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Ross: How GOP bid to restrict Georgia voting could end up backfiring

People wait in line for early voting at the Bell Auditorium in Augusta, GA in October 2020. (Michael Holahan/The Augusta Chronicle via AP, File)

The heads of some pretty big corporations have decided that they do not want to end up on the wrong side of history, and that means stepping to the opposite side of a new voting law in Georgia.

The CEOs of Delta and Coca Cola, with their HQs in Atlanta, were joined by Microsoft President Brad Smith in rejecting the law as unacceptable.

Microsoft was especially critical of the requirement that drop boxes must close four days before an election.

“Can anyone imagine telling taxpayers that they must stop using a mailbox to send in their tax return four days before taxes are due?” he wrote. “Why should any state tell its voters that they must stop using a voting drop box four days before Election Day?”

But the law does just that – it also makes it a misdemeanor to hand out water within 25 feet of any voter waiting in line. Even if it’s non-partisan water! Is that suppression? Or is it that Georgia just wants to make sure people really, truly want to vote, and aren’t just doing it on a whim? Who knows?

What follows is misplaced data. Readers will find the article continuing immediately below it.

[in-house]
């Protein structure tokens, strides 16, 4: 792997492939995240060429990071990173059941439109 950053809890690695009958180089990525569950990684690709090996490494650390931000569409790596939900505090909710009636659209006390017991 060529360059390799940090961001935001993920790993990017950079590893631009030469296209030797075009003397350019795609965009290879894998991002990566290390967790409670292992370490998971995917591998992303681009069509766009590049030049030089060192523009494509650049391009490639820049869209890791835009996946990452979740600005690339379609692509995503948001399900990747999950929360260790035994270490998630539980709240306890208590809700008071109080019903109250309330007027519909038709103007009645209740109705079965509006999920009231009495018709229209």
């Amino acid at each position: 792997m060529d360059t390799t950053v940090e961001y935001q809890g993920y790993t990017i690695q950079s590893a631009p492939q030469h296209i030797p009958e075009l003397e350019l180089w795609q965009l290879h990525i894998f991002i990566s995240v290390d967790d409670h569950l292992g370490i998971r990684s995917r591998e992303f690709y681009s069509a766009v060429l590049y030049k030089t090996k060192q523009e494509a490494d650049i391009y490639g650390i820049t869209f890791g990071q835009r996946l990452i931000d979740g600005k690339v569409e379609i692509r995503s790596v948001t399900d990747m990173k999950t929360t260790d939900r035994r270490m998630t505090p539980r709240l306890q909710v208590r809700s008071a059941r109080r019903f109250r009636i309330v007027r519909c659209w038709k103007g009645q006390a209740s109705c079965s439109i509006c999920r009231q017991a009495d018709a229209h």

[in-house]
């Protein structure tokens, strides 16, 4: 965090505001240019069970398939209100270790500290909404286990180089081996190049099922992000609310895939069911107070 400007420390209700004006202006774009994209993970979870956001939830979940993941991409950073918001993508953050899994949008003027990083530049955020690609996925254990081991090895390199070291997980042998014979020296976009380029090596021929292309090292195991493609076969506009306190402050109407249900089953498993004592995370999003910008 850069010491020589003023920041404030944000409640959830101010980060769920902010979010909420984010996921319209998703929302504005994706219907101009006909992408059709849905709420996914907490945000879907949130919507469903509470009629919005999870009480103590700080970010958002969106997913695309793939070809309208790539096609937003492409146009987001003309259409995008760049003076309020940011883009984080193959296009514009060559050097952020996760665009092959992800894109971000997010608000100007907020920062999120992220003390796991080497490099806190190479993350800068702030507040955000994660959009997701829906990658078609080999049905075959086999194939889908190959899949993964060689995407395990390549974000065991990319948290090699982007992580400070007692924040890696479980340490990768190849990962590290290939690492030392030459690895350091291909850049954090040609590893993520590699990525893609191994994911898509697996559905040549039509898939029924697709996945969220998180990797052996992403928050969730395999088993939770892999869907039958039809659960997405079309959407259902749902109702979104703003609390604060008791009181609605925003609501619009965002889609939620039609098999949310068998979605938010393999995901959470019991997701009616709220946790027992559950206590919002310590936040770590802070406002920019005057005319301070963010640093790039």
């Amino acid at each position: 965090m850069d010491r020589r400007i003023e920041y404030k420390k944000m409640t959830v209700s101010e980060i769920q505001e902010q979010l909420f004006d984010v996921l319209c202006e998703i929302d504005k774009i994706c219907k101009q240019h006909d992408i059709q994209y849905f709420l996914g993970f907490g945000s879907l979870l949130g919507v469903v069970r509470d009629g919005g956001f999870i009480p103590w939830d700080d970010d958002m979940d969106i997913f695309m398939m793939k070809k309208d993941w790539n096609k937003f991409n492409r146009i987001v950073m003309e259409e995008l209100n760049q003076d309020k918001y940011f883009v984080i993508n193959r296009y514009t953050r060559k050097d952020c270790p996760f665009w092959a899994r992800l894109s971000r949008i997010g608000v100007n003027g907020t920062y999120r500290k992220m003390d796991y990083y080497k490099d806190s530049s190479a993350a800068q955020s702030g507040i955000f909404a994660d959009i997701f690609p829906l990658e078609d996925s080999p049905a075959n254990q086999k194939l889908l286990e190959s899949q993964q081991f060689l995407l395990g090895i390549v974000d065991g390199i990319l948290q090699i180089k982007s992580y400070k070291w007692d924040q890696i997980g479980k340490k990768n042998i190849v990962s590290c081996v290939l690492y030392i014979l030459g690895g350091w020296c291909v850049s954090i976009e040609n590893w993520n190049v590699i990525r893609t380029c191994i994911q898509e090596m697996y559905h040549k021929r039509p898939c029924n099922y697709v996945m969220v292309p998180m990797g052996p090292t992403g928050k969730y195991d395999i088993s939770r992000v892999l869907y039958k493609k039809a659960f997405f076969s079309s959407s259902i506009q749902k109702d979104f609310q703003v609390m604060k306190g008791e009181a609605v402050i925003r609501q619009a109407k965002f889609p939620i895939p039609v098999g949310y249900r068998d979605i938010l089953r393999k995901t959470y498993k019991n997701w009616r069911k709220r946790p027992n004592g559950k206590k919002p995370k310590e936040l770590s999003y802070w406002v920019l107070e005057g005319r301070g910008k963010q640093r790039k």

What we do know is that we now have some really big corporations that sound amenable to making really big contributions toward getting out the vote in the 2022 Georgia election, which is when newly-elected Democratic Senator Raphael Warnock will have to defend his Senate seat. That’s also a seat that’s the key to the Democrats maintaining control.

I would expect that with the support of companies like Delta, Microsoft, and Coca Cola, any Georgia voters who line up to vote — and who are willing to walk at least 25 feet to the left or right of the line – will not only have access to water, but Coke, Cherry Coke, Orange Vanilla Coke, and Orange Vanilla Coke Zero, with Delta Flight attendants serving first-class meals, and maybe even featuring Microsoft problem-solvers who can help them use Bing. In certain neighborhoods, Georgia voting lines could be like street fairs.

Just my guess.

But in the same way that nothing helps gun sales like the government trying to restrict guns, nothing would make me more determined to vote than seeing my government trying to shut me out.

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